As American family life changes, the Brophys understand their vulnerability. Farm families are traditionally large: Jim grew up one of 12 children; Dorothy was the second youngest of eight. Both sets of grandparents have died, but there still is a supportive network of 16 aunts and uncles and 24 cousins in the Yuma area. Besides the seven sons and daughters who survived, Dorothy had two miscarriages and a stillbirth. "But our kids won't have so many children because they're marrying later," notes Dorothy. Jim adds, "By the time I was Chuck's age, I was the father of five." Now he jokes that he's unable "to marry the boys off because they have it too good here."
The Brophys have no illusions about the pressures their family will continue to face. "When Dorothy and I were growing up, we never worried about how well we were going to do," Jim explains. "Now we worry. I want my sons to make a living from farming without having to buy more and more land to survive."
They also fret over social changes affecting everyone. Modern, highly mobile families are "losing their closeness," Jim believes. "They're not home-centered. We leave our kids with babysitters too much." Adds Dorothy, "My favorite times are snowstorms when nobody can get away and we're all home together popping corn." The Brophys are also concerned about the decline in what Jim calls "good, old-fashioned parental authority. Some parents give their kids material things," he notes, "but not love and guidance." Dorothy agrees that "kids want discipline and look to their parents for that and respect it." As for divorce, "Parents have to teach children to keep commitments when they're young," says Jim, "then maybe the kids will keep commitments when they're grown up."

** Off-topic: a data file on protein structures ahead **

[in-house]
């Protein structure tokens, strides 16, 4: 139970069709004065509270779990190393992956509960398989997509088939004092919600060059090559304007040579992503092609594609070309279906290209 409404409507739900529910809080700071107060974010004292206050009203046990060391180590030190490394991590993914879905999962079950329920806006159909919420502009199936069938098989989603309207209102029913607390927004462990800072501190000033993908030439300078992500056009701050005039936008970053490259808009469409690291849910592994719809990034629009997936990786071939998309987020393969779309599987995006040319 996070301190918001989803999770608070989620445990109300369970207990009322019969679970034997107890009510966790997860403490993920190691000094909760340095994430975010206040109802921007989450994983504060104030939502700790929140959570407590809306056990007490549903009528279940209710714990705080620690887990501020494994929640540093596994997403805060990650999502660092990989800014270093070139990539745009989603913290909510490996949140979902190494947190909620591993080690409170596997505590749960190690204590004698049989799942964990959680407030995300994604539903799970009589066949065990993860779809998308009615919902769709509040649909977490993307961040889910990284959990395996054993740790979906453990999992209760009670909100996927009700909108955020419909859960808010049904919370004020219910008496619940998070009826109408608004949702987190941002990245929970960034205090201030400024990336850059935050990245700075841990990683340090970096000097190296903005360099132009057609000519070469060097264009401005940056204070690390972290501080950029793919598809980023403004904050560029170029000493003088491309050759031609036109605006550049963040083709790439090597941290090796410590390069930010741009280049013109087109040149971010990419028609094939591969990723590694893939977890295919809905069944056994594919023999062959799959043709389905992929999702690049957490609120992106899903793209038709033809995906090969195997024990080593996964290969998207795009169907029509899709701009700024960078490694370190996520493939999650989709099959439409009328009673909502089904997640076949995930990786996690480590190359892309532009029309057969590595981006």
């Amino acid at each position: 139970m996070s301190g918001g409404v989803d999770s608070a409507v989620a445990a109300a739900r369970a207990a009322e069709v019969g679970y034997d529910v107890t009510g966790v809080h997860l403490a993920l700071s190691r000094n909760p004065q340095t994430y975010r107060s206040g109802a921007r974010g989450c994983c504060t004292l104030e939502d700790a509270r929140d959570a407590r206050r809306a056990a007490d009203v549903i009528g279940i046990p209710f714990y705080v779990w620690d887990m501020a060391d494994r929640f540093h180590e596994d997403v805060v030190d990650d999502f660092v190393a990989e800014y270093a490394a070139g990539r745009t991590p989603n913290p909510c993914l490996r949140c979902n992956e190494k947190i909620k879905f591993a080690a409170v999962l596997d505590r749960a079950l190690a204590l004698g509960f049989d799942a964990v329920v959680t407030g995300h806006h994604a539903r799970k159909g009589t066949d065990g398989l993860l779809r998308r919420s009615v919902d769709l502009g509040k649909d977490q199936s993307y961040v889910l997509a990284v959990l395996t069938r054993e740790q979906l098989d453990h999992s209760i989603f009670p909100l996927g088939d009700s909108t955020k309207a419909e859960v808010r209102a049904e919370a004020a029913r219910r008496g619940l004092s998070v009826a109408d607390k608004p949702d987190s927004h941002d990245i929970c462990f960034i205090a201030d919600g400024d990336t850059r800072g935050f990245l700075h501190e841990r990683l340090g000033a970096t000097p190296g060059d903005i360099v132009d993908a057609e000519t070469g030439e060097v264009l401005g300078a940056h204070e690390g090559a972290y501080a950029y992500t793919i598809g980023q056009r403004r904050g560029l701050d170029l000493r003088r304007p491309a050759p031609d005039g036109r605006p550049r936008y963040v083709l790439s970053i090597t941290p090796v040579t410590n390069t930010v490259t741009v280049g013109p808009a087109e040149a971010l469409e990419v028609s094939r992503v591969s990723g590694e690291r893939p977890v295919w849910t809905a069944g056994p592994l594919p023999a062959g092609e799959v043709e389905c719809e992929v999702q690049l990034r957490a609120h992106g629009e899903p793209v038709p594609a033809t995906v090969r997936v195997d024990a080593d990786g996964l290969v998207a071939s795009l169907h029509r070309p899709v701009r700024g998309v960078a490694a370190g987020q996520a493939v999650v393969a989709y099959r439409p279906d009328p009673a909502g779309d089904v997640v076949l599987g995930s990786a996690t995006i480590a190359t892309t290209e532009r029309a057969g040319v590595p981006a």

Both are opposed to sexual permissiveness and unmarried cohabitation. "One of our favorite bumper stickers is 'We Believe in Marriage,' " says Dorothy. "We don't believe in this living together business." But if Joni were to move in with a man at college, Jim concedes, "I'd never give formal approval but I'd not disown her either. We'd be opposed, but they have to live their own lives."
Why has their own family worked so well? "We're a lot closer to our kids than most parents," ventures Dorothy. "Maybe that's because we're a farm family." Jim sees a connection to the land. "I love this house and I love this soil," he says. "There's an aroma to it you can't talk about. The end of a perfect day is to see the dust drift off into the air and feel the humidity build up." Their son Chuck also sees his parents' happiness in terms of their work: "Before, it was necessity rather than love that was holding them together. They had to pull together to make it work. But lately it's love."
Last Thanksgiving the entire Brophy clan gathered to celebrate a harvest that helped offset a lean 1979. The night before, Dorothy, Maureen and Joni had baked the pies—two pumpkin, a pecan and a cherry—and put the turkey in the oven at 1 a.m. The next morning at 8 a.m. the ham was prepared. At noon the women busied themselves with last-minute preparations while the men had a drink. Near the big table was a small one set for the grandchildren.
At the call to dinner all the friends and family gathered except Dorothy, who was finishing up in the kitchen. When everybody linked hands for prayer, she scurried in and completed the circle. Jim began with special thanks for "the bountiful harvest we just made." Then the prayer went around the table, with each of the Brophys adding a reason for being grateful. Dorothy: "Our family." Chuck: "This feast and our fellowship." Maureen: "Being together." Joni: "Such a neat family, to be able to joke around and love each other." Nora Kay: "My brothers and sisters." Marty: "The farm and family." Theresa: "Today." Rick: "Tomorrows."